Posted by & filed under Campaign, Congress, Donor Centric, Donor communications, Inspiration, Marketing/Communications, Special Events.

By John Paul de Silva – originally published on the Social Focus Consulting blog.

 

Where all my social impact peeps at?!? What! What! I’m still hyped up over attending the astronomically amazing 2018 Association of Fundraising Professionals Congress which had the theme “DISRUPT Philanthropy.”

 

Why do we need to disrupt this sector? Caroline Riseboro, plenary speaker and President and CEO of Plan Canada, summed it up nicely, “A hyper-focus on major gifts is disguising the problem that we have an erosion of donors in the Canadian market. Philanthropy as a whole is on a decline.” And it’s no wonder given the challenge to get people’s attention, nevermind donations. We see 10,000 marketing messages a day while having an eight second attention span, according to Vanessa Landry, Director of Client Services at Fundraising Direct. That’s why we need disruption. We need new ideas, new ways of doing things, to advance the sector and keep being socially impactful.

 

Then, how do we become disruptive? We do it by delighting donors and through leadership. Delighting donors involves giving them an experience they can’t stop talking about, according to Jen Love, Partner at Agents of Good. When donors can’t stop talking about a positive experience, that leads to engagement, repeat donations, referrals to others, and ultimately growth for charities.

 

This first part of a two-part blog will cover how to delight donors. Based on my takeaways from attending some of the sessions and engaging with the #AFPCongress2018 feed, there are three main opportunities to delight donors: personalized communications, experiential events, and frictionless webpage design. Read more »

Posted by & filed under Career Development, Congress, Inspiration, Next Generation Philanthropy, Opinion.

Originally published on LinkedIn by Debra Thompson.

 

As I sit here on this unseasonably cold November day, I am reflective. This week, I spent 3 days in Toronto, starting very early Monday morning, at my very first AFP (Association of Fundraising Professionals) Toronto Congress and I am in awe. Before I share why, let’s take a step back.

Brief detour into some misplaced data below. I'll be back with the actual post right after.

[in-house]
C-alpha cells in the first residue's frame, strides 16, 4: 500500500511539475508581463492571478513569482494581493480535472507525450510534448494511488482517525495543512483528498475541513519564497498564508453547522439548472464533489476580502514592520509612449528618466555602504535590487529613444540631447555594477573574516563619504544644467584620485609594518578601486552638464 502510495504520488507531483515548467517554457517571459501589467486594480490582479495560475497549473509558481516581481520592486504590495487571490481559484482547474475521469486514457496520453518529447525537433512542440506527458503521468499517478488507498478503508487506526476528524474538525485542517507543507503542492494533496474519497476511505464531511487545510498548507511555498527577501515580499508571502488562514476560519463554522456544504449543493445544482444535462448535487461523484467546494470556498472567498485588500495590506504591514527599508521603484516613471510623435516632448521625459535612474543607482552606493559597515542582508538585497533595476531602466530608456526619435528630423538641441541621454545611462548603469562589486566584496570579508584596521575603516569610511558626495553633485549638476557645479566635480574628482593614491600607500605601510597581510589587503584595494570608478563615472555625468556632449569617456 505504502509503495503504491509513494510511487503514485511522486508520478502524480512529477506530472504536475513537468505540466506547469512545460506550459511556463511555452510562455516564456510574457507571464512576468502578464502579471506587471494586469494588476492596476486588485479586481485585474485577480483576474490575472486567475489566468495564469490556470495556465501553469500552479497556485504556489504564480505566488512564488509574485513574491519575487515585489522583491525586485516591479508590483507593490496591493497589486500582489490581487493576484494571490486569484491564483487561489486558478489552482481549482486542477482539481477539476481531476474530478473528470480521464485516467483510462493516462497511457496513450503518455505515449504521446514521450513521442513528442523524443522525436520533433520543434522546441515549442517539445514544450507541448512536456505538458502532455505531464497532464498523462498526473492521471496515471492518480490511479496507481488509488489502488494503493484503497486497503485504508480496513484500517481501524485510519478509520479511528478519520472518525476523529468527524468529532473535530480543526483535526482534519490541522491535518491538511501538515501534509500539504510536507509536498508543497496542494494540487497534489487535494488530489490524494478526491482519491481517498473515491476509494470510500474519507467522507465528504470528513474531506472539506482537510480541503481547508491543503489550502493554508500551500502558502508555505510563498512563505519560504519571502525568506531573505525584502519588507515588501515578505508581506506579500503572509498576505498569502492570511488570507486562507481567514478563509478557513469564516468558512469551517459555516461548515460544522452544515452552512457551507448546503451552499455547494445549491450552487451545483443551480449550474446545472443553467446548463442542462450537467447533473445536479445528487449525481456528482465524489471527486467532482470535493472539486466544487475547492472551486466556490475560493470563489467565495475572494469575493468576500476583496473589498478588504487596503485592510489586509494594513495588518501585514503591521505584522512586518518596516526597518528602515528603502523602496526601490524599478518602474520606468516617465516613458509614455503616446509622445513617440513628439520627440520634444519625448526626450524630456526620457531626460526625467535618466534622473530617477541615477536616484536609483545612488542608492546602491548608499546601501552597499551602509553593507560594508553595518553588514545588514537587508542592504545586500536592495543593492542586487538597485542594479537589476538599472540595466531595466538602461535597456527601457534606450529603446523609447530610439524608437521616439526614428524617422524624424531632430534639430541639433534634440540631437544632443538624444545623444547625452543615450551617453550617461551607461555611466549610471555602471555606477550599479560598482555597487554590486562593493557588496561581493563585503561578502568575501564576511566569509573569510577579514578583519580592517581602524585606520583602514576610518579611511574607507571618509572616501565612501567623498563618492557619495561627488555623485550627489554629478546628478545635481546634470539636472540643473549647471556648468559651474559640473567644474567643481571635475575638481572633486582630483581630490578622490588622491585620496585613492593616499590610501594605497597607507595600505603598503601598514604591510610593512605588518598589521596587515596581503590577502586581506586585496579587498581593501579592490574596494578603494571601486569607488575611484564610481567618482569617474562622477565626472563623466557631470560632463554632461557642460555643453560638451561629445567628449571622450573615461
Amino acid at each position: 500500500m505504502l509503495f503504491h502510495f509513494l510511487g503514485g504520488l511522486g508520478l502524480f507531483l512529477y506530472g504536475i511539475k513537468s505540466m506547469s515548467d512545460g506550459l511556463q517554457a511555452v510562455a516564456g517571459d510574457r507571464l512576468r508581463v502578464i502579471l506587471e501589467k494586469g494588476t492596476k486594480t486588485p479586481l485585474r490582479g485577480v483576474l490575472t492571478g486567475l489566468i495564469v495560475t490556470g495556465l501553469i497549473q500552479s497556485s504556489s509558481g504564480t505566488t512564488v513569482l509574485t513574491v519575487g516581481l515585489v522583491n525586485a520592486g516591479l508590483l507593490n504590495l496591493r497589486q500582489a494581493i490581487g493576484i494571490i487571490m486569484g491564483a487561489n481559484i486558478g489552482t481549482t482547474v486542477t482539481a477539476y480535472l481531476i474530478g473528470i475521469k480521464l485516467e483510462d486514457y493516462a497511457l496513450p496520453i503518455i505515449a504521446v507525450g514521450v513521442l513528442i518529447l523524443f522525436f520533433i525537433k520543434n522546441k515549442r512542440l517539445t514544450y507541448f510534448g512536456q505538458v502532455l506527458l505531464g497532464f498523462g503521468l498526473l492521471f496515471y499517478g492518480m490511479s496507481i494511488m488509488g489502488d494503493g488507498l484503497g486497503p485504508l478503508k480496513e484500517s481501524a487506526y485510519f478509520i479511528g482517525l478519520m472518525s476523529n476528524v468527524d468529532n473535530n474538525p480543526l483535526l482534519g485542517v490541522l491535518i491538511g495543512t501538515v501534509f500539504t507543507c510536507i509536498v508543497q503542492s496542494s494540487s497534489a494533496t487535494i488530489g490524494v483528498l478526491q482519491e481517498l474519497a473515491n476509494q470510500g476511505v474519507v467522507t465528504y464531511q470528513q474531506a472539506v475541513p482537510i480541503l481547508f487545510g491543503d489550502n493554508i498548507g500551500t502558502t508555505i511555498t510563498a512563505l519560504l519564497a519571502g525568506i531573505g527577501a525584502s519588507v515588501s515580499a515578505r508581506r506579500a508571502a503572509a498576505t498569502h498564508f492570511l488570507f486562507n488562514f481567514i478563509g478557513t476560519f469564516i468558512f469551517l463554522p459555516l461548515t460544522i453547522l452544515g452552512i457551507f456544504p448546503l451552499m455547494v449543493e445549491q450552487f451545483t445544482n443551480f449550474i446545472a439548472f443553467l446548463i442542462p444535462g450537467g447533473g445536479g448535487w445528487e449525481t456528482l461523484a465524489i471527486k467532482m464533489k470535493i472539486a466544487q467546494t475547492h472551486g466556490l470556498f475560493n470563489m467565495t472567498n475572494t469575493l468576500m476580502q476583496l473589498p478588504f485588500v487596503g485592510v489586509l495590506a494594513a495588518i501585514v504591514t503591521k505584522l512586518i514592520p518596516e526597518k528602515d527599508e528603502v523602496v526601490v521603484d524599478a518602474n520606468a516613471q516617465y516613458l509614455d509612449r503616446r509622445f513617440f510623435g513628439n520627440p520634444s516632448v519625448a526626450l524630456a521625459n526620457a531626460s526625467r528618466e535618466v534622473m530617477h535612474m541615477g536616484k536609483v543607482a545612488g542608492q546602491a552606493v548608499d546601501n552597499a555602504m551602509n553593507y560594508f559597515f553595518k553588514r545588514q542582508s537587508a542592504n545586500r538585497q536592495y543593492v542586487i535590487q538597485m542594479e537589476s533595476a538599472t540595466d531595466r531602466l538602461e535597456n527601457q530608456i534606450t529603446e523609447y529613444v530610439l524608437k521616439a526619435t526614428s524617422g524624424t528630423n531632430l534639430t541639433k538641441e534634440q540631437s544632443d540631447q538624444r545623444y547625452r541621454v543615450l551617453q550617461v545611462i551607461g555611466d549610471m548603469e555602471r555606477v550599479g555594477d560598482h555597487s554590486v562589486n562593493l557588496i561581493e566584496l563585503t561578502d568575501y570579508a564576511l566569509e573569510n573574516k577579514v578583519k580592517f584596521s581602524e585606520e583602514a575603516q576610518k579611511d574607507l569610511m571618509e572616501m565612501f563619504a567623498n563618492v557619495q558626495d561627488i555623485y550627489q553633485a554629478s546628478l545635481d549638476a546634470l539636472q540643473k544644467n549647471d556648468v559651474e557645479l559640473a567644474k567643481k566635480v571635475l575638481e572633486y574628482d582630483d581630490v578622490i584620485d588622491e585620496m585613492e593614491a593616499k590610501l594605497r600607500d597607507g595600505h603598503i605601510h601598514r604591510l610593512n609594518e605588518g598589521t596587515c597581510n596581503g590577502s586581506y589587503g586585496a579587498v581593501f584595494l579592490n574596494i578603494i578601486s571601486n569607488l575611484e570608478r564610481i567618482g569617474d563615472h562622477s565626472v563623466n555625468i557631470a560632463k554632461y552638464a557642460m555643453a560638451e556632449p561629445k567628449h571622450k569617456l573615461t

Earlier this year, I embarked on a quest to investigate my next career move. After over 20 years in corporate sales, it was time for a change. A shift in my way of thinking. It had been a rough 4 years, including family health issues, mom’s second cancer diagnosis and the suicide of my dad. I recognized it was time to reflect, recalibrate and regroup to decide on my future career choices. This explorative journey with my career coach, Barbara Wilson, of Thrive Career Coaching, by my side, landed me smack in the middle of the non-profit sector, and specifically, into the world of fundraising. I realized that my corporate sales skills were transferable and in alignment with my values as a lifelong volunteer and I had a strong desire to do good and give back. In conversations with some amazing non-profit sector leaders, all roads led to AFP.   Read more »

Posted by & filed under Career Development, Congress, Inspiration, Opinion, Special Events.

By Tara Irwin, CFRE

 

With AFP Congress only a few weeks away, I’m starting to get excited to reconnect with my fundraising friends, meet some new contacts, and learn a few tips and tricks to help me excel in my role. While some people find conferences overwhelming (they are), with a little preparation, they can be very rewarding. Here’s what I like to do in order to maximize my Congress experience.

 

Meet People

Whether you’re planning to meet specific people or just chatting with the person beside you at lunch, Congress is the perfect opportunity to connect with other great minds in our sector. I like to have a couple of questions prepared, so I don’t feel like a robot asking everyone I meet the same thing. It’s okay to write down some notes, especially if there is a key person you’d like to chat with. I also like to connect with new contacts on LinkedIn right away. It’s a great platform to grow your network and communicate with like-minded professionals in the industry. Try to send a personal message noting where you met.